Indeed, there will be challenges to the argument due to its theological implications. However, at the current time, cosmologists seem to agree that the universe must have had an absolute beginning.
The Entropy Argument for a Beginning
The second scientific argument relies upon the very well-known Second Law of Thermodynamics. According to this law, in a closed system like the universe, the system will become more and more disorderly over time.
Eventually, the energy in the universe will become spread out evenly throughout the universe. The universe, at that point, becomes a featureless place with no stars, no planets, and most certainly no life.
If given enough time, the universe becomes featureless without life, and if the universe is infinite in age, why has this not occurred? Therefore, a lifeless universe has not happened (because you are alive!), so the universe can not have an infinite age.
Quantum Gravity to the Rescue?
Aron Wall of the University of California formulated a new singularity theorem in 2013, which shows the new science of quantum gravity falls short. He further reports that since his results require the validity of only certain basic concepts,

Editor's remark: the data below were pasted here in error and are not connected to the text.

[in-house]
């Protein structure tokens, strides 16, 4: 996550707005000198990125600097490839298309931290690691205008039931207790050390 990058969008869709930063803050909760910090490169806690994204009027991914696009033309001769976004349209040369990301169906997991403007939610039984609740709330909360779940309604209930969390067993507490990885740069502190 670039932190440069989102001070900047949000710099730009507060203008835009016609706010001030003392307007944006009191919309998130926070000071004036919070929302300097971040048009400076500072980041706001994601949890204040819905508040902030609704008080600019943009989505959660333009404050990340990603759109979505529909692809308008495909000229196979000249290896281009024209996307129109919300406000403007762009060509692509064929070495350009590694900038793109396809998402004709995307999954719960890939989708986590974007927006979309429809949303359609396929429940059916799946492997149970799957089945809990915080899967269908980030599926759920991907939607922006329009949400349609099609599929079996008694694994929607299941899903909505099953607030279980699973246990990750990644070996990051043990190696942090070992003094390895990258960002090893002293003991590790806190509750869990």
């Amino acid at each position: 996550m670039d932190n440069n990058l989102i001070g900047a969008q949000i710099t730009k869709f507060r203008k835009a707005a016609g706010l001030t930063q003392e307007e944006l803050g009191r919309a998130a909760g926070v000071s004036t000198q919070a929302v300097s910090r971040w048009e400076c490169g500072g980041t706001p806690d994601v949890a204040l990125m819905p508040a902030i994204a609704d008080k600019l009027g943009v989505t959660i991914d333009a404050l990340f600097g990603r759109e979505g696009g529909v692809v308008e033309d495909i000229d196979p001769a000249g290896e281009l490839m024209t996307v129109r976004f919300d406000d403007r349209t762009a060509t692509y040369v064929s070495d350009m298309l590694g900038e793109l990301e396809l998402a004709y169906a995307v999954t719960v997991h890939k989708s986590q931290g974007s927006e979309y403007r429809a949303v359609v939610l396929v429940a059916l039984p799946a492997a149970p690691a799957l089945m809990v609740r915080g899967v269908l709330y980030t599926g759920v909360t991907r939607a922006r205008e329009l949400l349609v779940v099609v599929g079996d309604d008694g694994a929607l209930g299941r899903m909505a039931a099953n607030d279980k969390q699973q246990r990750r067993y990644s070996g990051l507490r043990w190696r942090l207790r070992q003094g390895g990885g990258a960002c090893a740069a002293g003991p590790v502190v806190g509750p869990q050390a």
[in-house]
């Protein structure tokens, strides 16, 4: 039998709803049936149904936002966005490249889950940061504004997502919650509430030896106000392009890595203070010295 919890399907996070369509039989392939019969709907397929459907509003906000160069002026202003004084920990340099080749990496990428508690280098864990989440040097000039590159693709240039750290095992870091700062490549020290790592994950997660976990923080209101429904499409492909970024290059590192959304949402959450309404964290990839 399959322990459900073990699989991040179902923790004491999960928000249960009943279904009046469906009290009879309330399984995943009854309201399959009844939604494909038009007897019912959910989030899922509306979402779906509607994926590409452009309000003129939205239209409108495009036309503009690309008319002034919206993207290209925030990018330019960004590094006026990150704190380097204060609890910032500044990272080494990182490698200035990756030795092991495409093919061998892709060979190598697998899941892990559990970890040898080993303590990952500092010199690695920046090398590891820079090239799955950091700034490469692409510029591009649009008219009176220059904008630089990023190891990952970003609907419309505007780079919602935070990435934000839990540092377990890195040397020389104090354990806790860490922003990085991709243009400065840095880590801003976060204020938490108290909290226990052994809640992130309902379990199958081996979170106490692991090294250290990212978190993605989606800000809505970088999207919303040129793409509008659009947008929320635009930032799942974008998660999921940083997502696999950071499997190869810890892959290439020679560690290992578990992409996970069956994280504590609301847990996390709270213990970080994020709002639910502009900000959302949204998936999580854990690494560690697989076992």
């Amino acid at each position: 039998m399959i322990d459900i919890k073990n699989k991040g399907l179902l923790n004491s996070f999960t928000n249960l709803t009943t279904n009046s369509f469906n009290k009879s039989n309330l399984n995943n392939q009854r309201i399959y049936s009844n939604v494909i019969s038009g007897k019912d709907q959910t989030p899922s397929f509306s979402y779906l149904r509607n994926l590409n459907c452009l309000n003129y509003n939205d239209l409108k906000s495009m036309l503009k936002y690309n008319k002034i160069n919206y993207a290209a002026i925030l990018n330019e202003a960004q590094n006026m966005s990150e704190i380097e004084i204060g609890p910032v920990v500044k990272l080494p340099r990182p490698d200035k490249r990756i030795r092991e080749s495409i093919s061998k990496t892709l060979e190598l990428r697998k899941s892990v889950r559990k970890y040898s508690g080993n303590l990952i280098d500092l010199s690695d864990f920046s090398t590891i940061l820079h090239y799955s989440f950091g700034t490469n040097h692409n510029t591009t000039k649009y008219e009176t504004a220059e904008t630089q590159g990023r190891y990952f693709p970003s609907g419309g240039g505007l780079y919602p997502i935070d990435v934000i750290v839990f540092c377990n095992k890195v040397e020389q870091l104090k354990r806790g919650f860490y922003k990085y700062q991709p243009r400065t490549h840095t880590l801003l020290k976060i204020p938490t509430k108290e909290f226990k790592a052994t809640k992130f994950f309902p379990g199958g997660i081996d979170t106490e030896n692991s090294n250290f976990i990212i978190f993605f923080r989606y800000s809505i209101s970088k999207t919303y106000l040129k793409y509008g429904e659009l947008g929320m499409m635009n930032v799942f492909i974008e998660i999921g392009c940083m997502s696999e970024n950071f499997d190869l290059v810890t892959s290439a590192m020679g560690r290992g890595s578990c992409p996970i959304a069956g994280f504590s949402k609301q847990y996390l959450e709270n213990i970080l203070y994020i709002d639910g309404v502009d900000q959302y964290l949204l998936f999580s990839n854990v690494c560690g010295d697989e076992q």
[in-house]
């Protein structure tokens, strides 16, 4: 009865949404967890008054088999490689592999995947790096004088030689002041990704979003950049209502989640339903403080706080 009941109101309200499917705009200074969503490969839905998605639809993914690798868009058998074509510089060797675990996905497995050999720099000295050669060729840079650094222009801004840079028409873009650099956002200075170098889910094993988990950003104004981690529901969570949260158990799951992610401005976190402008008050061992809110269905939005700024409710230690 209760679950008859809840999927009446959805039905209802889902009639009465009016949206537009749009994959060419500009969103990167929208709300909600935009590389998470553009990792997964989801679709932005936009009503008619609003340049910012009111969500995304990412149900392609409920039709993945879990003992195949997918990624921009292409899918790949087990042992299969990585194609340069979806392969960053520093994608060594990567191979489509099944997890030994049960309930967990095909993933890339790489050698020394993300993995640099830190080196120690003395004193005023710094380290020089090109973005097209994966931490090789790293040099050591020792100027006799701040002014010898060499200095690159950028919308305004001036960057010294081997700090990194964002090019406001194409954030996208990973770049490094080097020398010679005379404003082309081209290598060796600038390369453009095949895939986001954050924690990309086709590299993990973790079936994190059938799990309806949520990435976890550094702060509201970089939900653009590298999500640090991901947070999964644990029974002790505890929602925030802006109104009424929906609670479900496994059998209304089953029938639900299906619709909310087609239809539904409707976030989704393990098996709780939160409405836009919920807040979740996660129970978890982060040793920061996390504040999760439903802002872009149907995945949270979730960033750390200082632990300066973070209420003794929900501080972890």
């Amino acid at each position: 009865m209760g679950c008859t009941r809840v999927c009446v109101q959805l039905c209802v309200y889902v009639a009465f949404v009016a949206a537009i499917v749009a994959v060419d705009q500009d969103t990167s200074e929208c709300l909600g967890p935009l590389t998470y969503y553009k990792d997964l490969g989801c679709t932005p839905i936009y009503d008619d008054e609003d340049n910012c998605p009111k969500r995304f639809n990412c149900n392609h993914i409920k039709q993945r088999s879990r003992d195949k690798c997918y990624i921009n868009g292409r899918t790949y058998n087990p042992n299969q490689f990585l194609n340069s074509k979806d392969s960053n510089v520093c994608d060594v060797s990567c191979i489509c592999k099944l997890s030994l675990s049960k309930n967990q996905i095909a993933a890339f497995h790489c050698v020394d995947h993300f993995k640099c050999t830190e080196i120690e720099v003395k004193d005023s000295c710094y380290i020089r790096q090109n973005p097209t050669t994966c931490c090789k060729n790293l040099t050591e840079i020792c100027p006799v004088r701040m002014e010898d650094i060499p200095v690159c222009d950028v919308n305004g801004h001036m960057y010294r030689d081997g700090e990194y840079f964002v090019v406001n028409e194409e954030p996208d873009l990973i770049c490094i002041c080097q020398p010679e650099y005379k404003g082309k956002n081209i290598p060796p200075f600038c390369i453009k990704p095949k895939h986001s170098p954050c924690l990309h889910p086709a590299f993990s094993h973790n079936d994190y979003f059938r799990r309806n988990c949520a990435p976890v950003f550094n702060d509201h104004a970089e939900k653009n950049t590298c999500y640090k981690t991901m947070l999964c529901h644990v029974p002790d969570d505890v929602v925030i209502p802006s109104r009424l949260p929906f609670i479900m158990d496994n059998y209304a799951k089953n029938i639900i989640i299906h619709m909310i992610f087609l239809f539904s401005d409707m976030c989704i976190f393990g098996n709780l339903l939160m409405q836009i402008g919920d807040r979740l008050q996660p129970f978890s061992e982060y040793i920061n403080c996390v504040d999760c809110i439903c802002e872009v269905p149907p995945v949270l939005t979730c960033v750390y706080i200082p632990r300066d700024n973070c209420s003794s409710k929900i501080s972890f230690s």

it is reasonable to believe that the results will hold in a complete theory of quantum gravity.
Summary of the Cosmological Argument
Philosophical and scientific evidence both point squarely to confirm the universe’s absolute beginning in space and time.
Since the universe began to exist from, absolutely nothing its cause must be external to the universe.
The cause itself must be uncaused since, as we have seen, an infinite regression of causes is impossible.
It must transcend space and time since it created space and time. Therefore, this cause must be transcendent – it must be immaterial and non-physical. It must be unbelievably powerful since it created all matter and energy.
Ghazali also noted that since the universe is not eternal, it was created with a being with freedom of will. Thus, freedom of will makes it possible to have an effect (the creation of the universe) beginning from a permanent, timeless cause.
These considerations bring the argument to not only a transcendent cause of the universe but to its Personal Creator.
To quote from William Craig,
Ghazali’s cosmological argument thus gives us powerful grounds for believing in the existence of a beginningless, uncaused, timeless, spaceless, changeless, immaterial, enormously powerful, Personal Creator of the universe.
Sound like anybody you know?